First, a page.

Typical Business Contractual Terms

Although there are numerous types of contracts and each contract contains its unique terms, there are some standard “boilerplate” terms that are likely to be included in every business contract. It is important to understand the clauses before you sign any contract, as they will be legally binding and may impose serious obligations on you and/or your company.

This is a non-exhaustive list and there are many other contractual terms which are typical to business contracts. To protect yourself and your newly established business, make sure you read through the contract and understand all the clauses before you sign any contract. If any doubt, ensure independent legal advice is obtained.

  1. Establishing an Agreement
  2. General Contract Clauses
    1. Remedies
    2. Force Majeure Clauses
    3. Termination
    4. Alternative Dispute Resolution
    5. Jurisdiction (Choice of Law) Clauses
    6. Forum Selection Clause
    7. Entire Agreement Clause
    8. Severability
    9. Intellectual property
    10. Confidentiality
    11. Sub-contracts

Establishing an Agreement

All contracts begin with identifying the parties (whether as an individual or as a company), this includes specifying the names and addresses of the parties. The first paragraph often states the type of agreement and the date of contract. For example, “This Joint Venture Agreement is entered into as of [date], between Company A, , and Company B, .”

The contract should record the agreements between the parties. To form a legally binding agreement, there must be offer, acceptance and consideration. An offer is a party’s intention to create a legal relationship and an acceptance is an unconditional agreement to the offer. Consideration is something of value to or detrimental to the contracting party which is provided by one party to another. The most common considerations are money and/or benefit accruing to the other party. A typical contract would set out the respective rights and duties of each party. For example, “Party A shall perform [description of the work] in compliance with this contract; and Party B shall pay [an amount of money] to Party A.”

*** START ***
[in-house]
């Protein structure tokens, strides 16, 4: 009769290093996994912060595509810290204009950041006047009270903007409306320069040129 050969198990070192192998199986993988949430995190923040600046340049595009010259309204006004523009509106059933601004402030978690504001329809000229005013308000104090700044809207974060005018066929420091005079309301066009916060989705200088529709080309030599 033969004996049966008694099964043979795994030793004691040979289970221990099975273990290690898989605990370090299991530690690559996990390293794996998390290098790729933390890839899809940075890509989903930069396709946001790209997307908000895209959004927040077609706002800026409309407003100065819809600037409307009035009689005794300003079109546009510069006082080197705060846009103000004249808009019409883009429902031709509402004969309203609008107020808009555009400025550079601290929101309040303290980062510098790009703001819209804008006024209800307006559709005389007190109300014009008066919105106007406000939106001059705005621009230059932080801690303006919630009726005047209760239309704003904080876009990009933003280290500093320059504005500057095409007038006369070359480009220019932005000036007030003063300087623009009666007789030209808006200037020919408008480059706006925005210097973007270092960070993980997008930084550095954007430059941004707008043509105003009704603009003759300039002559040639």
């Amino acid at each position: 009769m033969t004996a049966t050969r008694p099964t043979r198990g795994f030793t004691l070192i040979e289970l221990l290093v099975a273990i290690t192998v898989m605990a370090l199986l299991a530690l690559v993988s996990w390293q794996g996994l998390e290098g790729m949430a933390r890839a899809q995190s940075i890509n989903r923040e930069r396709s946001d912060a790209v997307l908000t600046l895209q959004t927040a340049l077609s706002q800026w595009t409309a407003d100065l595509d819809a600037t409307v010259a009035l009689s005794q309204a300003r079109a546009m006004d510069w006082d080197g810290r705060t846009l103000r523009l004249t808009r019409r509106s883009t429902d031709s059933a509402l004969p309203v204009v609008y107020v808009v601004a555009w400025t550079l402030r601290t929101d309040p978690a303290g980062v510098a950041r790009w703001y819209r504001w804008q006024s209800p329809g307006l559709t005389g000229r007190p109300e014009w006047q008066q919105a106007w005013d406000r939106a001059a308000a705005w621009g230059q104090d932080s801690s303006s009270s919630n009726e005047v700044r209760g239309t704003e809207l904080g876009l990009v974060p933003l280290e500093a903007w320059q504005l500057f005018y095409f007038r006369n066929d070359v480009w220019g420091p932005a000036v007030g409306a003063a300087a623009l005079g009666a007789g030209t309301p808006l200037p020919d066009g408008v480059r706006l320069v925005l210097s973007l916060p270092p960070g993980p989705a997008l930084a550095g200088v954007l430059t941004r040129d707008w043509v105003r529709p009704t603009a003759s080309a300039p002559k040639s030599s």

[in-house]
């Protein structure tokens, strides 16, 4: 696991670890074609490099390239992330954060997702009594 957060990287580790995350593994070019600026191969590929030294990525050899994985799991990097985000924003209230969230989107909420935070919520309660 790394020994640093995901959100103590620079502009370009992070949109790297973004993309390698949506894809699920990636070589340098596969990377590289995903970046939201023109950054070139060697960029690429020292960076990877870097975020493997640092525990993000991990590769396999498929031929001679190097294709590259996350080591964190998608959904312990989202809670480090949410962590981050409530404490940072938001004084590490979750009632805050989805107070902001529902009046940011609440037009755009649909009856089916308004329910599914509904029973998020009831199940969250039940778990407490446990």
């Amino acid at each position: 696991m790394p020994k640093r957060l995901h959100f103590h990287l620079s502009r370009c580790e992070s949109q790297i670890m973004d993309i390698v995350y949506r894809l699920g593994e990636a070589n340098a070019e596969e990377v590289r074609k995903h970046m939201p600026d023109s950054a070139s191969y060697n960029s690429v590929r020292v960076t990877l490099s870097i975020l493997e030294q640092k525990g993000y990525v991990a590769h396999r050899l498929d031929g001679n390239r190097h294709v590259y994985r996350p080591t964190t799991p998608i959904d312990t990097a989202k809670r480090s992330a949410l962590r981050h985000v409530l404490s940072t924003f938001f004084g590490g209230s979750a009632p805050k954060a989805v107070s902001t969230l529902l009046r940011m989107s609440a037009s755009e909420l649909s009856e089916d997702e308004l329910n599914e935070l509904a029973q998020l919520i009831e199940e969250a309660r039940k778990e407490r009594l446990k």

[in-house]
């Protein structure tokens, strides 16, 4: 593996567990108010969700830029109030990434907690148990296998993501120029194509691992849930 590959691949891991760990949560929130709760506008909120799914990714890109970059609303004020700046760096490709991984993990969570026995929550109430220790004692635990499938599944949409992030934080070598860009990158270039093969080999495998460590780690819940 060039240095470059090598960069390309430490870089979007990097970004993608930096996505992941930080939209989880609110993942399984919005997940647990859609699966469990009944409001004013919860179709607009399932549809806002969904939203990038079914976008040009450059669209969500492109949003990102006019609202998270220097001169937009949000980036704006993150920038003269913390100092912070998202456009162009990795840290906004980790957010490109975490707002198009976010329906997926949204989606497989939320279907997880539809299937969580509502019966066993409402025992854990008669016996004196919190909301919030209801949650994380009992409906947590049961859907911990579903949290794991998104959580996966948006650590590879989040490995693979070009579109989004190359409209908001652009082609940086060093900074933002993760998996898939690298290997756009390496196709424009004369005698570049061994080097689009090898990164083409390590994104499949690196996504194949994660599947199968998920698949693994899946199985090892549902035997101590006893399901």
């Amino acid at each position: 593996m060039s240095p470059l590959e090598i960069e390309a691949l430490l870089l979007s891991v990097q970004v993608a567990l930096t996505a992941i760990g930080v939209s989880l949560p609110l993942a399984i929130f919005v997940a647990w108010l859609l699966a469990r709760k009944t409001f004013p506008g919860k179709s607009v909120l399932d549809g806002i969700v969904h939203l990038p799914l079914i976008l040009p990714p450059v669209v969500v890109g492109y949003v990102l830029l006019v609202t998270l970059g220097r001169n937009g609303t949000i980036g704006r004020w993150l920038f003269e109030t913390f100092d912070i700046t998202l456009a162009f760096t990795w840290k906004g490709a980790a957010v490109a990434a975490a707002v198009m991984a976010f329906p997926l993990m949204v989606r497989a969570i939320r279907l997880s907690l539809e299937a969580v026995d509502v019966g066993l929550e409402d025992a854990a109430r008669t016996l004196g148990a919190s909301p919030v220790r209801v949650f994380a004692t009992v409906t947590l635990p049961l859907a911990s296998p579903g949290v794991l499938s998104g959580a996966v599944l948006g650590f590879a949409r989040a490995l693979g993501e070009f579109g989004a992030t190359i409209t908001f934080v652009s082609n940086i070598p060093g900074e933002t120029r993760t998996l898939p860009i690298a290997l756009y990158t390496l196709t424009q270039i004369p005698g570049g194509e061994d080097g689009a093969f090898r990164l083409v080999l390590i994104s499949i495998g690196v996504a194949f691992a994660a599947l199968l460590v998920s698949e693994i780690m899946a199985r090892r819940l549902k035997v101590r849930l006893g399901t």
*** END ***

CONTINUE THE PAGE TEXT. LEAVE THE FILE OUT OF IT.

Regarding the payment of the agreement, there are many other things that you may wish to specify in the contract, such as the credit period and payment method. Parties may also specify whether the payment should be made through bank transfer or cash settlement; monthly settlement or quarterly settlement; direct settlement or settlement through representative…etc. For example, “Party B shall pay [the price] through bank transfer to Party A within thirty (30) days after the day of receipt of an invoice.”

General Contract Clauses

Apart from basic clauses forming the agreement, the following are clauses are often included in commercial contracts.

Remedies

When one of the parties (partly or completely) fails to perform its duties and breaches the contract, the other party may seek remedies from the defaulting party.

When a contract is breached, there are often lengthy disputes over how much should be paid to the innocent party. To reduce this, a contract can state a fixed sum of damages in advance of an actual breach. This type of damage is called ‘liquidated damage’. 

Only fair and proportional liquidated damages would be awarded by the court, and a clause which intends to penalize the breaching party would be unenforceable.

Force Majeure

Unforeseeable events may affect the performance of a contract, hence these terms allow parties to plan and risk allocation by dictating what happens when defined events occur. Examples of events include: epidemics, natural disasters, strikes and riots. Possible consequences include: suspension of contract, cancellation, extension of time and excusal from obligation.

Termination

Whether or not there is a fixed duration, a contract should include a termination clause to allow parties to end the contract when certain situations arise. Typically, this addresses circumstances when a contracting company ceases to carry on business, becomes insolvent, is unable to pay its debt, or is in material breach of the agreement. If those circumstances are provided in the contract, the other party would be able to terminate the contractual relationship prior to the original ending date.

Alternative Dispute Resolution